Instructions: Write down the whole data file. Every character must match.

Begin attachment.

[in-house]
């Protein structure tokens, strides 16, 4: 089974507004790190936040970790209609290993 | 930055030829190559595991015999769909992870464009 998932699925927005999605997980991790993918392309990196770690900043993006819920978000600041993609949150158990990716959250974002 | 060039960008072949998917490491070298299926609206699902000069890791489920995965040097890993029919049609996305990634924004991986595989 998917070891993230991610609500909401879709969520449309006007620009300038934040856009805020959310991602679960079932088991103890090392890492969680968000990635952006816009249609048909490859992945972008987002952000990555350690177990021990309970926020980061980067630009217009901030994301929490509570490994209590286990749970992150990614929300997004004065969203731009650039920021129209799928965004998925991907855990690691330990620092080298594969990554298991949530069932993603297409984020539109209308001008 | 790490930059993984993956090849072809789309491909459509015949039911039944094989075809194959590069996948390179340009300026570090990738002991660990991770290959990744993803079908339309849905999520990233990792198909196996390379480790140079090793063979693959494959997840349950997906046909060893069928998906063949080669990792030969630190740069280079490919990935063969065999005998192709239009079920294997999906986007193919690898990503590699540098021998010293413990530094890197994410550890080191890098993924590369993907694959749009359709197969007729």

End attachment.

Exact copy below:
[in-house]
């Protein structure tokens, strides 16, 4: 089974507004790190936040970790209609290993 | 930055030829190559595991015999769909992870464009 998932699925927005999605997980991790993918392309990196770690900043993006819920978000600041993609949150158990990716959250974002 | 060039960008072949998917490491070298299926609206699902000069890791489920995965040097890993029919049609996305990634924004991986595989 998917070891993230991610609500909401879709969520449309006007620009300038934040856009805020959310991602679960079932088991103890090392890492969680968000990635952006816009249609048909490859992945972008987002952000990555350690177990021990309970926020980061980067630009217009901030994301929490509570490994209590286990749970992150990614929300997004004065969203731009650039920021129209799928965004998925991907855990690691330990620092080298594969990554298991949530069932993603297409984020539109209308001008 | 790490930059993984993956090849072809789309491909459509015949039911039944094989075809194959590069996948390179340009300026570090990738002991660990991770290959990744993803079908339309849905999520990233990792198909196996390379480790140079090793063979693959494959997840349950997906046909060893069928998906063949080669990792030969630190740069280079490919990935063969065999005998192709239009079920294997999906986007193919690898990503590699540098021998010293413990530094890197994410550890080191890098993924590369993907694959749009359709197969007729």